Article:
9. In Section 3.3 of the report, it is stated that a joint venture was entered into with a property developer to develop various areas within the Regeneration zone. This joint venture was wound up. What monies, if any, were paid to the property developer as part of the arrangement? Where do they show up in the report’s accounts?

10. In Section 3.8 a number of instances are cited where parcels of land were sold on to the private sector without following standard tendering procedures. What procedures did the BLR and DCC use to establish fair market price? Were procedures followed to ensure transparency in these transactions, etc.?

11. Regarding the reference in Section 3.14, what effect is the downturn in the property market expected to have on the €335m the BRL hoped it could ‘clawback’ from sale of lands? Will the downturn in the market mean that the govt. will be expected to contribute substantially more to the cost of the project than the Auditor’s report suggests?  

12. At what point was it discovered that the original estimate did not include the €100m required for administration and salaries? Was formal approval sought to free up this €100m? Does the figure appear in govt. estimates? Who was the money paid to – DCC, BRL or other agencies (eg. Rapid, or local community groups)? Was it paid all in one go? Or over a period of time? What back up was submitted to justify payments? How many people have been employed in the provision of administrative services on the project?

13. In Section 4.13 it is stated that a substantial amount of the private accommodation developed so far as part of the project is being let. To what degree is this affecting the desired social mix?

14. Section 2.6 states that ‘there is a risk that the remainder of the programme could be further delayed beyond the target date of 2012 for similar reasons (as those which caused the delays to date) or as a result of new issues’. What mechanisms are in place to make sure that delays of the type experienced so far can be avoided as the project progresses?

Well more than a year after my questions were submitted via Deputy Flanagan’s office, I finally received a response: apparently, due to the ‘late stage’ (!) we now find ourselves in proceedings, the committee has decided to do ignore the issues raised and, in any event, feels that some of the questions have already been answered satisfactorily (not true). 

Meanwhile, the bottom has fallen out of the property market so, referring back to question 11, how much of the €335 million the BLR believed it could claw back form the sale of houses has actually been realised?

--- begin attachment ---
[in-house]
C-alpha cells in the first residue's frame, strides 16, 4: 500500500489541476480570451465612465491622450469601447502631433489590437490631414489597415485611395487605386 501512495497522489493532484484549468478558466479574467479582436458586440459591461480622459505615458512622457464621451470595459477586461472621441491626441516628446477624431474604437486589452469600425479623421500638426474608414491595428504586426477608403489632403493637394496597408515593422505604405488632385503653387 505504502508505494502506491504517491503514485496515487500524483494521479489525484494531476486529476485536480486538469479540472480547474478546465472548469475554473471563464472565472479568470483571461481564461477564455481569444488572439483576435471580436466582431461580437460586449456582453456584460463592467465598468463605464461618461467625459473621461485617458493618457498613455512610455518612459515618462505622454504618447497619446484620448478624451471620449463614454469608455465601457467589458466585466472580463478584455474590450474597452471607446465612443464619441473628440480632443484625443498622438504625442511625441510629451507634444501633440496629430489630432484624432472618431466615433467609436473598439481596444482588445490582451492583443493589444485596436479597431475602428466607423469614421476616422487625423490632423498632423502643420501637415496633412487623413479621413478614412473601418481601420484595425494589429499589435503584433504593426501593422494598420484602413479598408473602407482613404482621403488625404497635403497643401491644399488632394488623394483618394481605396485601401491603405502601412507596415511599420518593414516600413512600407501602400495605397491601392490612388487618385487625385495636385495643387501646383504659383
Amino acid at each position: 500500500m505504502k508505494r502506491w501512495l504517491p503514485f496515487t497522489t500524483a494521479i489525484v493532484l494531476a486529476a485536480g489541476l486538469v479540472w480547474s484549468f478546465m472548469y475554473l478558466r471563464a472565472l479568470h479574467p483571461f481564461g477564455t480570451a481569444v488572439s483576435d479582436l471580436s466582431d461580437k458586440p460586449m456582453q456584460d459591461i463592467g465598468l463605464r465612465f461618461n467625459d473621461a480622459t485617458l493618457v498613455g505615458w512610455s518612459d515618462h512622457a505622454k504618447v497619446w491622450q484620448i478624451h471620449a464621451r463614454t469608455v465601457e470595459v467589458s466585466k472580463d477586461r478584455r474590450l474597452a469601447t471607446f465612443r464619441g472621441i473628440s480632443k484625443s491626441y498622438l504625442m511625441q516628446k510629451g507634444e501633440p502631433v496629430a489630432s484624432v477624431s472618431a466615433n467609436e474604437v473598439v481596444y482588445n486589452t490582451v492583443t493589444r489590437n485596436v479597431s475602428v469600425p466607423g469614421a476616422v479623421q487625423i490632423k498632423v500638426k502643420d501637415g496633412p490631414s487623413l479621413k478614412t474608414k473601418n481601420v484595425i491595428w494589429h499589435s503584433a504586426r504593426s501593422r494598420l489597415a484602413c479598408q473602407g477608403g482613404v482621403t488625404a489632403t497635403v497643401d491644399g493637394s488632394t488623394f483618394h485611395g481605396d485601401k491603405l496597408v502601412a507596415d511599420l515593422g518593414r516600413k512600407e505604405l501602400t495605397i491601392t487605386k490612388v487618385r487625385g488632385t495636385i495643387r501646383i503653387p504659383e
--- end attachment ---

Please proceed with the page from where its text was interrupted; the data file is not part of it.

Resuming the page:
Tuesday, 21 April 2009 15:30:02 (GMT Standard Time, UTC+00:00)

God what a murky web of opaqueness. A variation on the theme of the questions hanging over the Docklands Development debacle but, this time, apparently with added systems failure with so many organisations involved seemingly without reference to each other and commissioning what may well be ill-conceived activities and expenses in mysterious and unaccountable ways. This type of undertaking should only be a job for...visionary, democratically-elected, above reproach,buck-stops-here, bang-heads-together, take-no-s**t from anyone, Regional Mayor!

And what a plodding and perfunctory effort to answer your questions! Not nearly good enough. There’s a series of very iffy smelling and irregular shapes lurking under the carpet on this one. Time to sweep them out into the open air with the burden of proof firmly on those who signed off on the contentious decisions - the Directors of Ballymun Regeneration Ltd and the politicians/Civil Servants.

Seriously well done on your efforts to date on cutting through the nonsense. And to Terence Flanagan (especially as I think he represents an adjoining constituency which might expect to “benefit” from the development if a “say nothing’” attitude was taken to any rank mismanagement). Now that they’ve seemingly dismissed your requests for clarification, can this affair be brought further onto the public stage with someone like Primetime making the running – with yourself as investigative reporter-in-chief? Let some of those responsible defend themselves against any questions of irregularity or impropriety. After PortraitGate it’d be nice of RTE to earn their keep without kow-towing by default to the powers-that-be.

Ronan
Tuesday, 21 April 2009 20:11:34 (GMT Standard Time, UTC+00:00)
Prime Time should be digging around Ballymun. And the DDDA. In fact, there's a whole series to be made about the DDDA.
Garry